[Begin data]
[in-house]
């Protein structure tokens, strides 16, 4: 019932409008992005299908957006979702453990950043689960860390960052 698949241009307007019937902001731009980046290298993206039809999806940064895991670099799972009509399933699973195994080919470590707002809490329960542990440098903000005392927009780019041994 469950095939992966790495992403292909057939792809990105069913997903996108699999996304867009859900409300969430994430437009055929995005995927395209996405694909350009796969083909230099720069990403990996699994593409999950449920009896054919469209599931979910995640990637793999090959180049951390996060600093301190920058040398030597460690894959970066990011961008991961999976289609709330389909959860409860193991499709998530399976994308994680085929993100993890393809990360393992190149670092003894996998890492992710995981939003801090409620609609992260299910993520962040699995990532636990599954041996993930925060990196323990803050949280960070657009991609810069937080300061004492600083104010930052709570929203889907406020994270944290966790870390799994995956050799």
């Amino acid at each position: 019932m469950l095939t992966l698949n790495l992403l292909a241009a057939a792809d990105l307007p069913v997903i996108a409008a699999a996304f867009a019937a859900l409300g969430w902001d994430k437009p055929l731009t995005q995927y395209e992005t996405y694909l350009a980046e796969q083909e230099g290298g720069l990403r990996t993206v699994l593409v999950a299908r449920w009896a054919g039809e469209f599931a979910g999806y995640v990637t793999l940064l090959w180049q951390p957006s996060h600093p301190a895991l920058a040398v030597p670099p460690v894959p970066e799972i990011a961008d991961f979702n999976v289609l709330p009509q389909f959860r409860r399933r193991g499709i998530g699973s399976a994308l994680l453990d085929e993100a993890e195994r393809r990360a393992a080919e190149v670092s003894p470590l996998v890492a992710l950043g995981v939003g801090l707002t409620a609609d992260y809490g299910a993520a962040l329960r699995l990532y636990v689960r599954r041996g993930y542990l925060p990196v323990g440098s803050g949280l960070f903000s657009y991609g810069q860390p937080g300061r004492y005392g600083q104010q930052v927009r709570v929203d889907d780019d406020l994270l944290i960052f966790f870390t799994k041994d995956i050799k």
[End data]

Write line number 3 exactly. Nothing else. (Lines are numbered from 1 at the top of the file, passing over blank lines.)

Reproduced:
């Amino acid at each position: 019932m469950l095939t992966l698949n790495l992403l292909a241009a057939a792809d990105l307007p069913v997903i996108a409008a699999a996304f867009a019937a859900l409300g969430w902001d994430k437009p055929l731009t995005q995927y395209e992005t996405y694909l350009a980046e796969q083909e230099g290298g720069l990403r990996t993206v699994l593409v999950a299908r449920w009896a054919g039809e469209f599931a979910g999806y995640v990637t793999l940064l090959w180049q951390p957006s996060h600093p301190a895991l920058a040398v030597p670099p460690v894959p970066e799972i990011a961008d991961f979702n999976v289609l709330p009509q389909f959860r409860r399933r193991g499709i998530g699973s399976a994308l994680l453990d085929e993100a993890e195994r393809r990360a393992a080919e190149v670092s003894p470590l996998v890492a992710l950043g995981v939003g801090l707002t409620a609609d992260y809490g299910a993520a962040l329960r699995l990532y636990v689960r599954r041996g993930y542990l925060p990196v323990g440098s803050g949280l960070f903000s657009y991609g810069q860390p937080g300061r004492y005392g600083q104010q930052v927009r709570v929203d889907d780019d406020l994270l944290i960052f966790f870390t799994k041994d995956i050799k």